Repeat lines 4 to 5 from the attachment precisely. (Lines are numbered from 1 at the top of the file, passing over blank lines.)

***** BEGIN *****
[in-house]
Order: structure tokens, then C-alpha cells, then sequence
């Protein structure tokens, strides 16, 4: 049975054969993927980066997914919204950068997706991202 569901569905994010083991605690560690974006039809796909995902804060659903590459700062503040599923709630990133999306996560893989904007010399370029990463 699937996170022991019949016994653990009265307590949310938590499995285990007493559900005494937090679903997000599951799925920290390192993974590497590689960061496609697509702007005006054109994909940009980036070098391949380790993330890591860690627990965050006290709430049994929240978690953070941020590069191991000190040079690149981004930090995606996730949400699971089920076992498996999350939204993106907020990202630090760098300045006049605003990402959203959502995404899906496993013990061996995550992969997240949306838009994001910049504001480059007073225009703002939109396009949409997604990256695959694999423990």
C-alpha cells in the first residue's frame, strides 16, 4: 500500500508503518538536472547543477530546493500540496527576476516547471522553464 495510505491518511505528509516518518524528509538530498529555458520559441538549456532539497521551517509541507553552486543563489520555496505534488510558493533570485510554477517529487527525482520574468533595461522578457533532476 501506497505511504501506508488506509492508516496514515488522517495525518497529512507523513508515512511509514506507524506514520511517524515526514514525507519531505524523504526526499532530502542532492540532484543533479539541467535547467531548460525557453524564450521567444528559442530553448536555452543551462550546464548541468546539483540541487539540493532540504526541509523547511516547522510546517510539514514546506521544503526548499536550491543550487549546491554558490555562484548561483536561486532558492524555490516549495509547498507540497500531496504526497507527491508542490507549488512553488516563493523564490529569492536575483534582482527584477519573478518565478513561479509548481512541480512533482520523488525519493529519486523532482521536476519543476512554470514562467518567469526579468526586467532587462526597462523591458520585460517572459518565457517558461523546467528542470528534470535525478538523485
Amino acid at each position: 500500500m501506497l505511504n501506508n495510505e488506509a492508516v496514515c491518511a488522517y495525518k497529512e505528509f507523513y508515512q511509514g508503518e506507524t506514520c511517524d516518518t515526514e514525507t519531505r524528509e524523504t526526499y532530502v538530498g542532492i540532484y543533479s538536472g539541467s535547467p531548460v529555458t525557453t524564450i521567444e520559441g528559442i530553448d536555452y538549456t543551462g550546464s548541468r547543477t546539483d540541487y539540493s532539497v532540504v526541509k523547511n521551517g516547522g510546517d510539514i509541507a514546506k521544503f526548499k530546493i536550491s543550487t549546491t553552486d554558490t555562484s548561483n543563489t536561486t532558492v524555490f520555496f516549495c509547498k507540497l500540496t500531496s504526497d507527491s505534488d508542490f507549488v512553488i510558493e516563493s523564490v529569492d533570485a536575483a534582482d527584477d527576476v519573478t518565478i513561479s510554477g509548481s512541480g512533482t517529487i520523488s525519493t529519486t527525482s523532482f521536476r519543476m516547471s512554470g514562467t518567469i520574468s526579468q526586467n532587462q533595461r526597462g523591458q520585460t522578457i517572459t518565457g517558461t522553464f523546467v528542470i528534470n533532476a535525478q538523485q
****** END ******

C-alpha cells in the first residue's frame, strides 16, 4: 500500500508503518538536472547543477530546493500540496527576476516547471522553464 495510505491518511505528509516518518524528509538530498529555458520559441538549456532539497521551517509541507553552486543563489520555496505534488510558493533570485510554477517529487527525482520574468533595461522578457533532476 501506497505511504501506508488506509492508516496514515488522517495525518497529512507523513508515512511509514506507524506514520511517524515526514514525507519531505524523504526526499532530502542532492540532484543533479539541467535547467531548460525557453524564450521567444528559442530553448536555452543551462550546464548541468546539483540541487539540493532540504526541509523547511516547522510546517510539514514546506521544503526548499536550491543550487549546491554558490555562484548561483536561486532558492524555490516549495509547498507540497500531496504526497507527491508542490507549488512553488516563493523564490529569492536575483534582482527584477519573478518565478513561479509548481512541480512533482520523488525519493529519486523532482521536476519543476512554470514562467518567469526579468526586467532587462526597462523591458520585460517572459518565457517558461523546467528542470528534470535525478538523485
Amino acid at each position: 500500500m501506497l505511504n501506508n495510505e488506509a492508516v496514515c491518511a488522517y495525518k497529512e505528509f507523513y508515512q511509514g508503518e506507524t506514520c511517524d516518518t515526514e514525507t519531505r524528509e524523504t526526499y532530502v538530498g542532492i540532484y543533479s538536472g539541467s535547467p531548460v529555458t525557453t524564450i521567444e520559441g528559442i530553448d536555452y538549456t543551462g550546464s548541468r547543477t546539483d540541487y539540493s532539497v532540504v526541509k523547511n521551517g516547522g510546517d510539514i509541507a514546506k521544503f526548499k530546493i536550491s543550487t549546491t553552486d554558490t555562484s548561483n543563489t536561486t532558492v524555490f520555496f516549495c509547498k507540497l500540496t500531496s504526497d507527491s505534488d508542490f507549488v512553488i510558493e516563493s523564490v529569492d533570485a536575483a534582482d527584477d527576476v519573478t518565478i513561479s510554477g509548481s512541480g512533482t517529487i520523488s525519493t529519486t527525482s523532482f521536476r519543476m516547471s512554470g514562467t518567469i520574468s526579468q526586467n532587462q533595461r526597462g523591458q520585460t522578457i517572459t518565457g517558461t522553464f523546467v528542470i528534470n533532476a535525478q538523485q